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Watch your mouth: Hanoi seeks to fight public swearing

Watch your mouth: Hanoi seeks to fight public swearing

Wednesday, June 17, 2015, 12:26 GMT+7

With more and more Hanoi residents from all walks of life willing to show off their potty mouth, the city’s administration has requested relevant agencies to work to clean up language among its citizens.

The Ministry of Education and Training and its culture counterpart, and the local administrations of districts and towns in the capital, must work out measures to reduce foul language, the city’s deputy chairman, Le Hong Son, has said in a dispatch.

These measures must “minimize the uncultured behaviors at schools and in society,” the official requested.

The move came following a number of cases in which foul-mouthed youngsters, students and celebrities were caught using vulgar language in public, according to the Hanoi administration.

This is not the first time authorities in Hanoi, also known as the “capital with thousands of years of civilization,” have attempted to ‘correct’ the behavior of its citizens.

In late 2014, the municipal administration also tasked the Department of Culture, Sports and Tourism with collecting feedback from the public to develop a code of conduct, to be applied in local public offices and residential communities. The set of rules was then scheduled to be issued this year.

In an interesting coincidence, authorities in the U.S. city of Arlington, Virginia last weekend passed an ordinance ruling that those caught swearing in public will have to pay up to $250, the New York Daily News reported Wednesday.

The bid to fight potty-mouthed behavior in the Vietnamese capital city, however, will face some hindrances, according to some culture researchers.

“Even though the document is intended to do good for Hanoi, I don’t think it can really be realized,” writer Nguyen Ngoc Tien told Tuoi Tre (Youth) newspaper on Tuesday.

The document is not a mandatory request, and it mentions nothing as to how an utterance will be deemed vulgar, or what punishment the foul-mouthed may face, Tien elaborated.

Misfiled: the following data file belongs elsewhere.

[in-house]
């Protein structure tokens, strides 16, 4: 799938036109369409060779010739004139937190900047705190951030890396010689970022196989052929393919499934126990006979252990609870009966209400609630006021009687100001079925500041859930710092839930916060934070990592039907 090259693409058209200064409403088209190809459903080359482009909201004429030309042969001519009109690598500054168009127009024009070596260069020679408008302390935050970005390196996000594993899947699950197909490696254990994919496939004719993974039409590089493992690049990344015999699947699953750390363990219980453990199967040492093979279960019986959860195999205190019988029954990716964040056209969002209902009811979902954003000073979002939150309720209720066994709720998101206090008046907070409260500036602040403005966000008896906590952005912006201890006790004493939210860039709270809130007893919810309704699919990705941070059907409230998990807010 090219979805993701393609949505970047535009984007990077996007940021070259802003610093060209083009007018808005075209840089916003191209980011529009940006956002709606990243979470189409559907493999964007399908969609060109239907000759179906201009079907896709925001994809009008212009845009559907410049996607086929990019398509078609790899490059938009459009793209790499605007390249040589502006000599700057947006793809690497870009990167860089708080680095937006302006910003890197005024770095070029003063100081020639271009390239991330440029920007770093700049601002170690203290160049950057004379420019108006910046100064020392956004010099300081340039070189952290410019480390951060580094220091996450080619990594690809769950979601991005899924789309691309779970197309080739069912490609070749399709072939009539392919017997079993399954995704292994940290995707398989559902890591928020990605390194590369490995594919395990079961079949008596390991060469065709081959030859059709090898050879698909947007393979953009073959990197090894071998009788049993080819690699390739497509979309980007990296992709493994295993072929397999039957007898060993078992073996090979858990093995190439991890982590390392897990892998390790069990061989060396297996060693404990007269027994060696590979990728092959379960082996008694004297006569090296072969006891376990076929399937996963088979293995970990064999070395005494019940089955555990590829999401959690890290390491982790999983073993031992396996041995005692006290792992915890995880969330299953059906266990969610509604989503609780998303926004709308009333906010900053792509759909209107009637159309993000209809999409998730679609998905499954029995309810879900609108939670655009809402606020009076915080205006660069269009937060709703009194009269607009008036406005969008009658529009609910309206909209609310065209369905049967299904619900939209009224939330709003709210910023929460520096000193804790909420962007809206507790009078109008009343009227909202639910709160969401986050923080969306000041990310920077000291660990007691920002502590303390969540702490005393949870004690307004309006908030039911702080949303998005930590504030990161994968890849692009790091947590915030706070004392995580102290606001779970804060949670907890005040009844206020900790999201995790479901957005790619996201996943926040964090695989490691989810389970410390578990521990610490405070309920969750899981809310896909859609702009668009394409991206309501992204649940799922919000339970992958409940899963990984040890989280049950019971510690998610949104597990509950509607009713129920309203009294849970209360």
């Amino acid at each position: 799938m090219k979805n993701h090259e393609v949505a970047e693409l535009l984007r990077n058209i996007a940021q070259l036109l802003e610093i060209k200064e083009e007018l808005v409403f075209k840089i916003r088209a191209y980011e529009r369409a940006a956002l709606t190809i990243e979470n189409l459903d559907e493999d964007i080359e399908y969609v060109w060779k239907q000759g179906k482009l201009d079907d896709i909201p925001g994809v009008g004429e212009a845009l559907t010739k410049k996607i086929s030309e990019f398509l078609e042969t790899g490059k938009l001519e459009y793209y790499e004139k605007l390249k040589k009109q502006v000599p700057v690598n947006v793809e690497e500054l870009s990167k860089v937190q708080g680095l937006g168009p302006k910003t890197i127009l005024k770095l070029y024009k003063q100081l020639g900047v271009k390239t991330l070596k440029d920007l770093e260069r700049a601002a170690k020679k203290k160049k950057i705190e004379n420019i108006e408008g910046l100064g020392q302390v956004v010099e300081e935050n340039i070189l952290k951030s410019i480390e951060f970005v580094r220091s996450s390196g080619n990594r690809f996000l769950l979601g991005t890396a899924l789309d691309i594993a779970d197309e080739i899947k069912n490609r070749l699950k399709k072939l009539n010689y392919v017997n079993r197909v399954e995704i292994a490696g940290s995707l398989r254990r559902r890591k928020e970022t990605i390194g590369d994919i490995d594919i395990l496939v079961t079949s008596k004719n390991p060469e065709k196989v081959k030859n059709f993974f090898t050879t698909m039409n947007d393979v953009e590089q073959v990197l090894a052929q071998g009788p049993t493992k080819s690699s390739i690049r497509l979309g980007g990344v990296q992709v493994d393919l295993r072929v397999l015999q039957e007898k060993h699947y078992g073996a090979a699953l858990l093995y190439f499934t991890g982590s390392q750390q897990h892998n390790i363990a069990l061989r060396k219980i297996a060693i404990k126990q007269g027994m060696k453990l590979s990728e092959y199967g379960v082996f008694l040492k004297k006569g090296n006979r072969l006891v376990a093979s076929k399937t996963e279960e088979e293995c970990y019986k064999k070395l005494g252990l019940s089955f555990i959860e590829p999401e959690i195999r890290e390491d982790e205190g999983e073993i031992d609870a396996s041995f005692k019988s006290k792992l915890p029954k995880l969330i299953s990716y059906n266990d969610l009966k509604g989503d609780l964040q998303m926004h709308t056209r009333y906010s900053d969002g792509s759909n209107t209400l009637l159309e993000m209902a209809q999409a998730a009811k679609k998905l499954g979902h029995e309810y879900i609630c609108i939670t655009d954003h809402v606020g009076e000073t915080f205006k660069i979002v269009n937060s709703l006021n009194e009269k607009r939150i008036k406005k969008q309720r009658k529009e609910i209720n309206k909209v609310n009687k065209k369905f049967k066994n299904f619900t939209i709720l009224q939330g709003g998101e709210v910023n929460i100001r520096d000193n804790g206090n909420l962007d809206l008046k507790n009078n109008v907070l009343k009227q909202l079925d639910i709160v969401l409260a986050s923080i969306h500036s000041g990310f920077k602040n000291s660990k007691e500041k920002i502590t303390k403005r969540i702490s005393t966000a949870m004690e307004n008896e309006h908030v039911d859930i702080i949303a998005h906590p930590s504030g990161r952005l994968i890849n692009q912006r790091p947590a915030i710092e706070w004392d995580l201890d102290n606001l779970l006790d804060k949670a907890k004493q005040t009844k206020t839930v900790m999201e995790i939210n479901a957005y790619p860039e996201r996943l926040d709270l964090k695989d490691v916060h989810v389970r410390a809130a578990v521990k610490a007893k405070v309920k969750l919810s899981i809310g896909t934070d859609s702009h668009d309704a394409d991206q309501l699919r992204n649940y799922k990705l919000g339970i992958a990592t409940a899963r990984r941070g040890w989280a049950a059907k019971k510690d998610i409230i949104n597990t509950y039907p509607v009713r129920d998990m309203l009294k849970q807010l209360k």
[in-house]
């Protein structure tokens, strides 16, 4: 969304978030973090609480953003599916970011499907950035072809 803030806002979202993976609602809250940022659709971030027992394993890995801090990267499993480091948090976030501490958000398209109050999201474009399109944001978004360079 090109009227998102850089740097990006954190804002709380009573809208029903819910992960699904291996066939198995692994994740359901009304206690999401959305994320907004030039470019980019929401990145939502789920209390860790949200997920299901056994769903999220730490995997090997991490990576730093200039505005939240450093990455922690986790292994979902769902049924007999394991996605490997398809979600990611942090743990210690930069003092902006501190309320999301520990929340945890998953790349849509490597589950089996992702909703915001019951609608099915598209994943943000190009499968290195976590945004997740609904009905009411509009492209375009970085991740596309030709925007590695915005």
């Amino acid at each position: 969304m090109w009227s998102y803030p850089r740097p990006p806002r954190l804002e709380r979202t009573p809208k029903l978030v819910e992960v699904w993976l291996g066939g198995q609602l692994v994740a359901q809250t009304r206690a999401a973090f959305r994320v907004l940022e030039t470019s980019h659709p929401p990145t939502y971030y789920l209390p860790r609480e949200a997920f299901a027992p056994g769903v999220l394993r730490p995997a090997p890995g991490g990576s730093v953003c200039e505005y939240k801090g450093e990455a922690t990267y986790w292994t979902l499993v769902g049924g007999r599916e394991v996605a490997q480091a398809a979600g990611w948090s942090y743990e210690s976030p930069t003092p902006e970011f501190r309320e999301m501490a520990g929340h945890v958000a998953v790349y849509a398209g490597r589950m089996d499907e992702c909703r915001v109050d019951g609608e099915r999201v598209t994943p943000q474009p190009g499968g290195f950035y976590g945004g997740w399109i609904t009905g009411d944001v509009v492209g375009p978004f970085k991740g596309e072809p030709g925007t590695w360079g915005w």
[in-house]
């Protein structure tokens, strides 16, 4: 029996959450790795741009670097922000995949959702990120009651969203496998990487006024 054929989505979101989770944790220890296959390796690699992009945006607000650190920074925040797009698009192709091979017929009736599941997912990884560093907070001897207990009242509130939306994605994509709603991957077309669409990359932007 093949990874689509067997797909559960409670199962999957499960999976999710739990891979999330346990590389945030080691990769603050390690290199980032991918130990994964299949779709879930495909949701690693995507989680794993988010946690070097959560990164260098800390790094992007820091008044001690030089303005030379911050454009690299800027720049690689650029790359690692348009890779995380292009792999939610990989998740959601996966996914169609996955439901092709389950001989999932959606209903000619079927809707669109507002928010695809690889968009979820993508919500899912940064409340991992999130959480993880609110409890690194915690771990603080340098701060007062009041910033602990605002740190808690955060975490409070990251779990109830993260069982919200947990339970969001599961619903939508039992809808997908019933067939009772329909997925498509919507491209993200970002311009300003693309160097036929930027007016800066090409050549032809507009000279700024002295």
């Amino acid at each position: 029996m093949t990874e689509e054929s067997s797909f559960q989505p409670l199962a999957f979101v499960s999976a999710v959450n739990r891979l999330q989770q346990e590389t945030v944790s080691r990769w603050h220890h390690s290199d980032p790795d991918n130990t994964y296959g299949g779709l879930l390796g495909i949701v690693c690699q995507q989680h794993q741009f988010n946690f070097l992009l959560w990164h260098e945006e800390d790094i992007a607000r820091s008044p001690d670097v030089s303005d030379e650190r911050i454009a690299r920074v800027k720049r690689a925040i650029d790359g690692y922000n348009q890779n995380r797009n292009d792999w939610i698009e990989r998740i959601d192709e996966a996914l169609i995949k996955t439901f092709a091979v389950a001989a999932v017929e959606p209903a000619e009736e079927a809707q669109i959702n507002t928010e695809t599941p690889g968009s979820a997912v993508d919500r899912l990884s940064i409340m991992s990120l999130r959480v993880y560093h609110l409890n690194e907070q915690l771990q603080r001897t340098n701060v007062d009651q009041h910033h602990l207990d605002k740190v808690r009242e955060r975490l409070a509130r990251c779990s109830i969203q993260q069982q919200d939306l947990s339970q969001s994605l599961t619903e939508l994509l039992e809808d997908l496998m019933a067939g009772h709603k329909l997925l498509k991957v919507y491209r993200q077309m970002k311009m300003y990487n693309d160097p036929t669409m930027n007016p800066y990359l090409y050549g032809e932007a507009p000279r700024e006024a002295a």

Associate Professor and Doctor Bui Quang Thang, from the Vietnam Institute of Culture and Arts Studies, also said it will not be easy to punish those with a potty mouth in public.

“Such a request can only be enforced in public offices, where few people use vulgar language,” Thang said.

“Swearing is now a fad among some young people and it is impossible to educate them just by a document.”

A more effective solution, according to the expert, is to raise the self-esteem of people so that they will watch their language.

“In Japan there are signs that say anyone who litters in public is from the countryside, which indeed affects the self-respect of people,” Thang said, suggesting that Vietnam should follow the model.

Doctor Nguyen Tung Lam, chairman of Hanoi’s educational psychology association and principal of a local high school, said the swearing ban will not solve the root of the problem, and only encourage students to break the rule.

“Bans and penalties are necessary, but what matters is changing the awareness of the youth,” he said.

People swear on streets and in supermarkets in front of kids, which creates the misconception that it is normal to have a potty mouth, Lam said.

“We should show students that using proper language is a cultured behavior which reflects their personality, then they will know how to change it in a positive way,” he added.

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